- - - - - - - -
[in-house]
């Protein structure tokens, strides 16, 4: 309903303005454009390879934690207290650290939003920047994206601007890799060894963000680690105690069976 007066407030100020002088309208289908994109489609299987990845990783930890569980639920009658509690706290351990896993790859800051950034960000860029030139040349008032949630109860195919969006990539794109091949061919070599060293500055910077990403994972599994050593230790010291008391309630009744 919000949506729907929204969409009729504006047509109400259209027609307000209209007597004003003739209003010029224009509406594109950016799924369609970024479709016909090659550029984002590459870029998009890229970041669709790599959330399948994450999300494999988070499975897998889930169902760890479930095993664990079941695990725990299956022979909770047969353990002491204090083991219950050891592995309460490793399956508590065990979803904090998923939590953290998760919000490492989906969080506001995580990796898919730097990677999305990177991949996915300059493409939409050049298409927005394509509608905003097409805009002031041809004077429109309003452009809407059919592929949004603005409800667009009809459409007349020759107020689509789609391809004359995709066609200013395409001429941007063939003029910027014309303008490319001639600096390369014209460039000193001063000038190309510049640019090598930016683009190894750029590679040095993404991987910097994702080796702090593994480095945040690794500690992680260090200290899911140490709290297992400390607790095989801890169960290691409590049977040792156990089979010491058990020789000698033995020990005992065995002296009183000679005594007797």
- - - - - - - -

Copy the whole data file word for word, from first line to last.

[in-house]
């Protein structure tokens, strides 16, 4: 309903303005454009390879934690207290650290939003920047994206601007890799060894963000680690105690069976 007066407030100020002088309208289908994109489609299987990845990783930890569980639920009658509690706290351990896993790859800051950034960000860029030139040349008032949630109860195919969006990539794109091949061919070599060293500055910077990403994972599994050593230790010291008391309630009744 919000949506729907929204969409009729504006047509109400259209027609307000209209007597004003003739209003010029224009509406594109950016799924369609970024479709016909090659550029984002590459870029998009890229970041669709790599959330399948994450999300494999988070499975897998889930169902760890479930095993664990079941695990725990299956022979909770047969353990002491204090083991219950050891592995309460490793399956508590065990979803904090998923939590953290998760919000490492989906969080506001995580990796898919730097990677999305990177991949996915300059493409939409050049298409927005394509509608905003097409805009002031041809004077429109309003452009809407059919592929949004603005409800667009009809459409007349020759107020689509789609391809004359995709066609200013395409001429941007063939003029910027014309303008490319001639600096390369014209460039000193001063000038190309510049640019090598930016683009190894750029590679040095993404991987910097994702080796702090593994480095945040690794500690992680260090200290899911140490709290297992400390607790095989801890169960290691409590049977040792156990089979010491058990020789000698033995020990005992065995002296009183000679005594007797």